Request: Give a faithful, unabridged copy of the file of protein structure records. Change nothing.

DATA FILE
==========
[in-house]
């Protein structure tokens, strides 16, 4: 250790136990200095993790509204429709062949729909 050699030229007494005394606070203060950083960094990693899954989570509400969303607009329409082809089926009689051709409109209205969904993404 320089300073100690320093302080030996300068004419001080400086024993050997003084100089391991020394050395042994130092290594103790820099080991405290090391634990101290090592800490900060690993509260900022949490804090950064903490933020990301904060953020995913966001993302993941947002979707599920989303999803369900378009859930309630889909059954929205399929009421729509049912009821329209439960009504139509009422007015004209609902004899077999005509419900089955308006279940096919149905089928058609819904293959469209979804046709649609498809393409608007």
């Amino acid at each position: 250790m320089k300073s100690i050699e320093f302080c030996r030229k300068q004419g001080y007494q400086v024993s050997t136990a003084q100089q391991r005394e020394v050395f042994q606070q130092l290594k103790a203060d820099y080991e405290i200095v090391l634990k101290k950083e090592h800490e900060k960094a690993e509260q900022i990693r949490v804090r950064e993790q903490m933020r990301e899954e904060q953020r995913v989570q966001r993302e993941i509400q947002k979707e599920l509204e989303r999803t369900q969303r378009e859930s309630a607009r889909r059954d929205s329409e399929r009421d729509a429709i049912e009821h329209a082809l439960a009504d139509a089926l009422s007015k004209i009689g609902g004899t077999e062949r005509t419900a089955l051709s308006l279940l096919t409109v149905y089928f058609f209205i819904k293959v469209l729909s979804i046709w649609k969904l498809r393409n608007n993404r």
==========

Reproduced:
[in-house]
């Protein structure tokens, strides 16, 4: 250790136990200095993790509204429709062949729909 050699030229007494005394606070203060950083960094990693899954989570509400969303607009329409082809089926009689051709409109209205969904993404 320089300073100690320093302080030996300068004419001080400086024993050997003084100089391991020394050395042994130092290594103790820099080991405290090391634990101290090592800490900060690993509260900022949490804090950064903490933020990301904060953020995913966001993302993941947002979707599920989303999803369900378009859930309630889909059954929205399929009421729509049912009821329209439960009504139509009422007015004209609902004899077999005509419900089955308006279940096919149905089928058609819904293959469209979804046709649609498809393409608007």
């Amino acid at each position: 250790m320089k300073s100690i050699e320093f302080c030996r030229k300068q004419g001080y007494q400086v024993s050997t136990a003084q100089q391991r005394e020394v050395f042994q606070q130092l290594k103790a203060d820099y080991e405290i200095v090391l634990k101290k950083e090592h800490e900060k960094a690993e509260q900022i990693r949490v804090r950064e993790q903490m933020r990301e899954e904060q953020r995913v989570q966001r993302e993941i509400q947002k979707e599920l509204e989303r999803t369900q969303r378009e859930s309630a607009r889909r059954d929205s329409e399929r009421d729509a429709i049912e009821h329209a082809l439960a009504d139509a089926l009422s007015k004209i009689g609902g004899t077999e062949r005509t419900a089955l051709s308006l279940l096919t409109v149905y089928f058609f209205i819904k293959v469209l729909s979804i046709w649609k969904l498809r393409n608007n993404r």